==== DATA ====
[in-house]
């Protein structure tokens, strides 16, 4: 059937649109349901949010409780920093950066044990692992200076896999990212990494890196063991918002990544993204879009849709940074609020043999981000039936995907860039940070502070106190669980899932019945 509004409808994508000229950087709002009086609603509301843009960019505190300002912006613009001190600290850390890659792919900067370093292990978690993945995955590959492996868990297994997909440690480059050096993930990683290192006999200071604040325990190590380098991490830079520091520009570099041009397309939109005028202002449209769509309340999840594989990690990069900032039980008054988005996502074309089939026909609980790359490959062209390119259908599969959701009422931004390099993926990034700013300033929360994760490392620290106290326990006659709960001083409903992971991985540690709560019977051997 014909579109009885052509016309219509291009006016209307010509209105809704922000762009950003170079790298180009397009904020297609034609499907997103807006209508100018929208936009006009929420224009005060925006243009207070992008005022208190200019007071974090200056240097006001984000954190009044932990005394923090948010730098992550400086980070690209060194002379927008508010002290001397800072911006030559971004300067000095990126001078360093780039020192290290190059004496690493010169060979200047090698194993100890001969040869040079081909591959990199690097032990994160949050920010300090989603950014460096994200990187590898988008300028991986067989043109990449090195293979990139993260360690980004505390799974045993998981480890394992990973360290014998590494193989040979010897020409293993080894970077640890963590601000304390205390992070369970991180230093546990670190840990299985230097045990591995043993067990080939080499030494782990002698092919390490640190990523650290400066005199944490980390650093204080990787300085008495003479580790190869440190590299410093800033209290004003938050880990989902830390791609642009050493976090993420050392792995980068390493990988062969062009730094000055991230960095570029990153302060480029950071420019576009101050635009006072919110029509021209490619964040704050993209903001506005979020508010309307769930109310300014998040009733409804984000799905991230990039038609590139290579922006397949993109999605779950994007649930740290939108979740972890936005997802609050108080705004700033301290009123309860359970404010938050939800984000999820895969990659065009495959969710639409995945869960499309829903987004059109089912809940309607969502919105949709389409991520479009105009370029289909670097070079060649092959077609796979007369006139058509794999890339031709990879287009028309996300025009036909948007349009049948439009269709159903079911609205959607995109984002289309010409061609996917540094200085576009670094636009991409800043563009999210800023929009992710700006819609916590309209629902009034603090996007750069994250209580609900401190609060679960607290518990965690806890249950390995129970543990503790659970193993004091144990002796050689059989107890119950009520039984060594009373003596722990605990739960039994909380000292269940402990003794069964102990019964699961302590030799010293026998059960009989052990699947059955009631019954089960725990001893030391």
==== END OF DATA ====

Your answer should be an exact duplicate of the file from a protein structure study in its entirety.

[in-house]
């Protein structure tokens, strides 16, 4: 059937649109349901949010409780920093950066044990692992200076896999990212990494890196063991918002990544993204879009849709940074609020043999981000039936995907860039940070502070106190669980899932019945 509004409808994508000229950087709002009086609603509301843009960019505190300002912006613009001190600290850390890659792919900067370093292990978690993945995955590959492996868990297994997909440690480059050096993930990683290192006999200071604040325990190590380098991490830079520091520009570099041009397309939109005028202002449209769509309340999840594989990690990069900032039980008054988005996502074309089939026909609980790359490959062209390119259908599969959701009422931004390099993926990034700013300033929360994760490392620290106290326990006659709960001083409903992971991985540690709560019977051997 014909579109009885052509016309219509291009006016209307010509209105809704922000762009950003170079790298180009397009904020297609034609499907997103807006209508100018929208936009006009929420224009005060925006243009207070992008005022208190200019007071974090200056240097006001984000954190009044932990005394923090948010730098992550400086980070690209060194002379927008508010002290001397800072911006030559971004300067000095990126001078360093780039020192290290190059004496690493010169060979200047090698194993100890001969040869040079081909591959990199690097032990994160949050920010300090989603950014460096994200990187590898988008300028991986067989043109990449090195293979990139993260360690980004505390799974045993998981480890394992990973360290014998590494193989040979010897020409293993080894970077640890963590601000304390205390992070369970991180230093546990670190840990299985230097045990591995043993067990080939080499030494782990002698092919390490640190990523650290400066005199944490980390650093204080990787300085008495003479580790190869440190590299410093800033209290004003938050880990989902830390791609642009050493976090993420050392792995980068390493990988062969062009730094000055991230960095570029990153302060480029950071420019576009101050635009006072919110029509021209490619964040704050993209903001506005979020508010309307769930109310300014998040009733409804984000799905991230990039038609590139290579922006397949993109999605779950994007649930740290939108979740972890936005997802609050108080705004700033301290009123309860359970404010938050939800984000999820895969990659065009495959969710639409995945869960499309829903987004059109089912809940309607969502919105949709389409991520479009105009370029289909670097070079060649092959077609796979007369006139058509794999890339031709990879287009028309996300025009036909948007349009049948439009269709159903079911609205959607995109984002289309010409061609996917540094200085576009670094636009991409800043563009999210800023929009992710700006819609916590309209629902009034603090996007750069994250209580609900401190609060679960607290518990965690806890249950390995129970543990503790659970193993004091144990002796050689059989107890119950009520039984060594009373003596722990605990739960039994909380000292269940402990003794069964102990019964699961302590030799010293026998059960009989052990699947059955009631019954089960725990001893030391």